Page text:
A Lasting Impact: An Overview of The Influence of ‘A Love Supreme’

By: Gabrielle Weeden

Overview of A Love Supreme

A Love Supreme, John Coltrane’s sanctified masterpiece, has been dissected, interpreted, and written about more than any other jazz record. It’s an album that’s been dubbed “The Bible” by Steely Dan’s Donald Fagen, and is often mentioned in hushed, reverent tones by its listeners. A Love Supreme is Coltrane’s hymn of praise to God, with a rare beauty that has surpassed any other album that John released during his brief yet fruitful career in terms of both sales and renown.

Who Is John Coltrane?

John William Coltrane was born on September 23rd, 1926 in Hamlet, North Carolina. In 1943, John’s mother brought him his first saxophone and his love for music began. John played the clarinet, alto horn, and saxophone throughout his high school years. In 1945, John enlisted in the Navy and quickly became one of the few Navy men to serve as a musician without having been granted musicians rating. Even though the Melody Masters (the base swing band for the Navy) were an all-white band, John assumed a leadership role within the band. After leaving the Navy in 1946, John launched into a music career and began touring with other musicians that he knew. For the next 20 years, John worked with many industry musicians and released a few songs. In 1962, John was apart of a quartet called the “Classic Quartet”. It was with his group that John would release the infamous album, A Love Supreme.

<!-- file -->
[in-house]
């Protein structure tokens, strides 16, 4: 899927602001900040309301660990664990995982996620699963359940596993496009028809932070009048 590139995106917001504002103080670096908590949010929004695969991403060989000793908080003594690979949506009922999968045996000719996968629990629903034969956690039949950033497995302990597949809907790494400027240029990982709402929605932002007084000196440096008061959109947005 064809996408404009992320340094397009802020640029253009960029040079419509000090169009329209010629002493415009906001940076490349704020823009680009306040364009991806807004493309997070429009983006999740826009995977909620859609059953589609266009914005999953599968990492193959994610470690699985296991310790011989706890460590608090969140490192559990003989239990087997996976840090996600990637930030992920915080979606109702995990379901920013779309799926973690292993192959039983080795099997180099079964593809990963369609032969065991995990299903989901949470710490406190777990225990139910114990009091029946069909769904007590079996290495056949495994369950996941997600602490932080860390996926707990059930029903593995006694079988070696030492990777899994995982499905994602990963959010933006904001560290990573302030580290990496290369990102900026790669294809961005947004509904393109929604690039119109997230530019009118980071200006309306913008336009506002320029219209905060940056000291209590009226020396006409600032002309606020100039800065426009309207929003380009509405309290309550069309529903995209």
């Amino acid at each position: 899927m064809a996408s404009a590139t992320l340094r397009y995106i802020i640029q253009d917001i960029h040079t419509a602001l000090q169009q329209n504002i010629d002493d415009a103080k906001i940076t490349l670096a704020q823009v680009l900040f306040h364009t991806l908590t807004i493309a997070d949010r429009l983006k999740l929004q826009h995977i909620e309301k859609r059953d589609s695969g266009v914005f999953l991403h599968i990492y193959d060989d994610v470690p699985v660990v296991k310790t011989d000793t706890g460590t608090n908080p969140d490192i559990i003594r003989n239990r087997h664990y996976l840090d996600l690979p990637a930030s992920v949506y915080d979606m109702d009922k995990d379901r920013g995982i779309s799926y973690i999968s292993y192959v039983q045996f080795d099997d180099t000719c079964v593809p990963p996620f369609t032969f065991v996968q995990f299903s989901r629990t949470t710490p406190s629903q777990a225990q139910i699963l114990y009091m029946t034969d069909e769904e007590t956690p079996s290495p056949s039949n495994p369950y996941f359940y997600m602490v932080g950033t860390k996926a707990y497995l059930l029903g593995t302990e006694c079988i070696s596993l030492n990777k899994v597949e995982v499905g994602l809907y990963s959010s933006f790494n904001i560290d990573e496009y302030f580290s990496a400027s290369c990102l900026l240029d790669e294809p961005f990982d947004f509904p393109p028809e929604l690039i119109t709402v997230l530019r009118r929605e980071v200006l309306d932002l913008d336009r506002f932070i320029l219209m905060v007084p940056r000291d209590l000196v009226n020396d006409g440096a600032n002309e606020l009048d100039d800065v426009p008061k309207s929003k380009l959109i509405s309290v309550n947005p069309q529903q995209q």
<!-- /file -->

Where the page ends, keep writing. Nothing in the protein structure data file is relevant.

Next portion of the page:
The Impact of "A Love Supreme"

A Love Supreme was written by John Coltrane as a four-part suite to accompany him on his journey to salvation. Coltrane had a life-changing epiphany in 1957, which saved him from alcohol and gave him a newfound sense of spiritual consciousness. The album was written in the style of a letter to the listener, with a poem expressing his sincere gratitude to God. Coltrane’s A Love Supreme, then, is the sound of him effectively weaving the artistic and spiritual threads of his life together

The album also gave rise to the genre known as “spiritual jazz,” which combines deep cosmic musings with experimental sounds to weave jazz, blues, gospel, folk, and eastern music together.

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